Graça Machel: 'God is listening' to SA's prayers for Mandela
She was presented with the award for highlighting women's and children's issues at the Turquoise Harmony Institute's Ubuntu awards on Thursday. Machel arrived after the beginning of the ceremony, coming straight from the undisclosed hospital where she was visiting her husband.
She thanked the country and the world for the well-wishes for the former president and Nobel Peace Prize laureate.
"I want to take this opportunity to thank every single citizen of this country, of Africa, of the world who has been praying and sending their best wishes to Madiba. Thank you very much for lifting him up. God is listening," she said.
She dedicated the award to those who had influenced her.
"I would like to put this into contex," said Machel. "Any award is not about the individual. It is about a journey. In my case, a journey in which millions of people have touched my life.
"From the time I was minister of education, I learned to experience the joy of a child discovering the joy of learning. I shared the joy with them.
"I also shared pain when children for no reason are caught up in the pain of conflict. I cried with mothers. I cried with the children themselves. It made me very humble."
She describe activism as "raising voices for those who do not have an opportunity to speak to those who hold power".
She went on to describe situations where children were abused by those in their communities "by adults whose first reaction should be to smile at a child, protect a child, to care for a child.
"I take this award on behalf of those women and children."
Sanef takes media award
Each year, the Turquoise Harmony Instutute hands out awards to individuals and organisations whose work has upheld principles of dialogue and tolerance.
The Instutute promotes the work of Turkish cleric Fetullah Gulen, and has set up a number of schools and educational trusts in South Africa.
Other awards of the evening included the Academia Award, which was given to the University of the Free State's Vice Chancellor Jonathan Jansen. He sent a video message of thanks, in which he stressed the importance of bringing an end to conflict in the world, and dedicated his award to peacemakers such as Albert Luthuli and Nelson Mandela – "peacemakers – people who understood deeply that there are alternatives to simply to killing each other”.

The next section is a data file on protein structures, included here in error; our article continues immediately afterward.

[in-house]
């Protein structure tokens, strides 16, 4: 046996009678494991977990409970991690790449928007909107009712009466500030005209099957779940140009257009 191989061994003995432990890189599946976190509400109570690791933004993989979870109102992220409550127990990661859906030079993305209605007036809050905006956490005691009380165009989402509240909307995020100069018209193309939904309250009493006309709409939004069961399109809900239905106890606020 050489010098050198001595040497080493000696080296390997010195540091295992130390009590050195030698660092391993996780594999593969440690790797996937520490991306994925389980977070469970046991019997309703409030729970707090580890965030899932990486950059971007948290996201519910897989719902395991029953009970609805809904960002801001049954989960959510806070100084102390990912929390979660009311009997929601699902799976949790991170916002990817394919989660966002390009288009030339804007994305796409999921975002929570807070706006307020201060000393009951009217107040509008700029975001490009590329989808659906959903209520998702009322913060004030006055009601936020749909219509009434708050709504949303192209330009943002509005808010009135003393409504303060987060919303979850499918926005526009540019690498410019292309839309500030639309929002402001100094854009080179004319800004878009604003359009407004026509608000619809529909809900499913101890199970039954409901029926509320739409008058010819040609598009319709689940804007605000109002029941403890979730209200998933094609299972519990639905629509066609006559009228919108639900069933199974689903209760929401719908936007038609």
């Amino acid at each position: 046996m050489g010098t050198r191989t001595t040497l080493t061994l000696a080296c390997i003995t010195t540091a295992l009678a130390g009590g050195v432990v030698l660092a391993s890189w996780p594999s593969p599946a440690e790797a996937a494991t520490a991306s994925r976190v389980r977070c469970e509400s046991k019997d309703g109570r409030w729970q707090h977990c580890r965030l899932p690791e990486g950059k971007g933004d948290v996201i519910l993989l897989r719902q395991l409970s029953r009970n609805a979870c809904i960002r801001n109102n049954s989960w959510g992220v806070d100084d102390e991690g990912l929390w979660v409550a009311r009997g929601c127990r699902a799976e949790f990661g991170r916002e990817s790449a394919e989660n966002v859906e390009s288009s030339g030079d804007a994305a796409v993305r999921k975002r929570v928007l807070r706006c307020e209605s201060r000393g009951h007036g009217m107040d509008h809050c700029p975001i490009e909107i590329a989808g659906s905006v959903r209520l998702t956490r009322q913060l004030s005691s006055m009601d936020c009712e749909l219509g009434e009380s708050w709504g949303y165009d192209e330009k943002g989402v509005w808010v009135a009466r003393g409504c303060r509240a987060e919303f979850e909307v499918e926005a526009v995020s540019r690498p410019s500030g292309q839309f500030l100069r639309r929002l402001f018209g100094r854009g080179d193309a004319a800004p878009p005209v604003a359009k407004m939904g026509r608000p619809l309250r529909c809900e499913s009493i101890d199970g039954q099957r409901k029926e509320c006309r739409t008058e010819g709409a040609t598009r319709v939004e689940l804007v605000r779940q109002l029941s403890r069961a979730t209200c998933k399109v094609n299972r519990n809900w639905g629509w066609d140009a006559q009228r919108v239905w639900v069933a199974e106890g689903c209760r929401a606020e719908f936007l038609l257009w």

He went on to stress the importance of education in promoting dialogue and negotiation. "We have to make sure that every student, every young person, understands that their role is to bring peace and justice through alternatives to conflict and war," he said.
The media award was given to the South African National Editors Forum (Sanef). Sanef chairperson and Mail & Guardian editor Nic Dawes joked about being given the award in front of an audience which included many of the political figures that the media had criticised.
“I see many of you out there who my colleagues have annoyed personally and politically in recent weeks and months," he said. "You may be saying to yourselves, what is going on in the heads of the Turqoise Harmony Institute that they gave this award to the editors of South Africa’s print, broadcast and digital platforms?"
He highlighted the role of the media in creating dialogue and trust in a democracy.
“Sometimes it is more important to build trust than it is to agree about everything. And the work that Sanef does is about doing exactly that, so that we leave a conversation understanding each other a bit better.
“In a paradoxical way, sometimes the most difficult things the press does – the noisy stuff, the controversial stuff – helps us to build a space of transparency, of accountability, and ultimately of understanding."
He referenced the recent events in the Central African Republic, and emphasised the importance of doing this across borders as well as across the country itself.
The education award was given to Gauteng provinicial minister for education, Barbara Creecy, who, in her acceptance speech, dedicated the award to the class of 2012, who she called “the future leaders of us all”.
SHOUT SA was recognised for its commitment to community service. Singers Danny K and Kabelo collected the award on behalf of the organisation.
The sports award was given to the four members of the South African rowing team who won the gold medal at the 2012 London Olympics – James Thompson, Matthew Brittain, John Smith and Sizwe Ndlovu.
Artist James Webb was recognised for encouraging dialogue and harmony with his artwork entitled "Prayer," in which he records and collects the prayers and worship rituals of various religions practised in places the work is exhibited.